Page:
Sutherland admits on remand that her former counsel was able to meet the original deadline by timely designating her experts. Sutherland cannot meet the Leary standard because her former counsel was able to comply with the original deadline. As to Sutherland's citations of articles published after the discovery deadline of 2012, Sutherland has not shown that her proposed expert relied on these articles for his conclusion. Sutherland's proposed expert, Dr. Brawer, has admitted that the case reports as shown in these articles, are not accepted as proof of a cause and effect relationship between exposure to a substance and disease. (Doc. No. 111, Ex. 7, Brown v. Bristol-Meyers Squibb, Case No. 93-10917) Sutherland has also failed to show that Dr. Brawer was not available or identifiable prior to the original expert deadline issued by the Court. The Litigation Facility's exhibit to its response shows that Dr. Brawer was designated as an expert at prior breast implant cases as early as 1993. Id.; see also, Tyson v. Minnesota Mining & Manufacturing Co., Case No. 55915-2 T.D. (TN Cir. Ct., Shelby Ct., Oct. 18, 1996) Any proposed expert testimony by Dr. Brawer will not be different than his prior testimony in other breast implant cases. Sutherland has not shown that Dr. Brawer was not a known expert at the time the Court issued its original expert deadline.

I:05-cv-30276-DPH R. 119 (Order at 6–7) (Page ID #6269–70). This reasoning demonstrates that the district court did not rely on clearly erroneous findings of fact. Therefore, the district court did not abuse its discretion when it found that Sutherland had not been diligent.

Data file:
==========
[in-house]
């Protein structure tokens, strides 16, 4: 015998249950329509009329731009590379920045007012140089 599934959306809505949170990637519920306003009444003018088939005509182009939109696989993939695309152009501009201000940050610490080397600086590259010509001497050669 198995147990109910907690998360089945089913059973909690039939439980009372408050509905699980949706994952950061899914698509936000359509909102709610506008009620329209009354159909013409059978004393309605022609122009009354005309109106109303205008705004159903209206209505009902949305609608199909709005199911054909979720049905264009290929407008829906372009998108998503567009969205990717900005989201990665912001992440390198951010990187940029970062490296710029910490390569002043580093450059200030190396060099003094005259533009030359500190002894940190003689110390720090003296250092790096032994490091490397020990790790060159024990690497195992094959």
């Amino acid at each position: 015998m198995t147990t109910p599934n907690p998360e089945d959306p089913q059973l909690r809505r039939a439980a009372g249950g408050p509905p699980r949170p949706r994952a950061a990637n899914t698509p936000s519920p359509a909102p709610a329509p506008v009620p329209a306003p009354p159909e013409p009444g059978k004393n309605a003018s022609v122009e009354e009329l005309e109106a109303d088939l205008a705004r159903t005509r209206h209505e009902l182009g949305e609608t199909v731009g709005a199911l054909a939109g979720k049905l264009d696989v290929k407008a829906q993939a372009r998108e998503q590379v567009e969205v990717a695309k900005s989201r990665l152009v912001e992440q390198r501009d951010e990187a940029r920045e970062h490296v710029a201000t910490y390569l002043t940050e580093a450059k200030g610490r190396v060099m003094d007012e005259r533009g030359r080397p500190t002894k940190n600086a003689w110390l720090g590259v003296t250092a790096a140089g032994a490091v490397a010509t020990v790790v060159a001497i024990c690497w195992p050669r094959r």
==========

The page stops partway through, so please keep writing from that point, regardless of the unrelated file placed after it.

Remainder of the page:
In summary, for both actions, the district court did not abuse its discretion in finding that Plaintiffs did not demonstrate good cause to amend the scheduling order, so we do not need to examine whether an amended scheduling order would prejudice DCC.

C. Rule 37(c)(1)

We have stated “that an argument not raised before the district court is waived on appeal to this Court,” and we “rarely” stray from that rule. Scottsdale Ins. Co. v. Flowers, 513 F.3d 546, 552 (6th Cir. 2008). However, if a case is exceptional or if the application of the rule would create a “plain miscarriage of justice,” we might depart from this general rule. Id. (quoting Foster v. Barilow, 6 F.3d 405, 407 (6th Cir. 1993)). Because Plaintiffs raised their argument regarding Rule 37(c)(1) for the first time on appeal and the issue is not novel, we decline to address it. No. I:05-cv-30276-DPH R. 97 (Mot. at 7–12) (Page ID #4801–06) (discussing “good cause” and “prejudice,” but not “harmless” or Rule 37(c)(1)); No. I:05-cv-30276-DPH R. 102 (Suppl. Br. at 5–11) (Page ID #4832–38) (same); No. I:05-cv-30496-DHP R. 149 (Mot. at 9–13) (Page ID #6073–77) (same); No. I:05-cv-30496-DHP R. 157 (Reply at 5–10) (Page ID #6480–85) (same).

III. CONCLUSION

We AFFIRM the district court's judgments based on its denial of Plaintiffs' motions to amend the scheduling orders because (1) the district court did not abuse its discretion by finding that Plaintiffs have not demonstrated good cause and (2) Plaintiffs forfeited their argument regarding Rule 37(c)(1).

FOOTNOTES

1.   A few days prior to oral argument, Plaintiffs moved that we take judicial notice regarding an article that Brawer published in an October 2017 medical journal. We deny this request because the district court did not have an opportunity to review this article.

KAREN NELSON MOORE, Circuit Judge.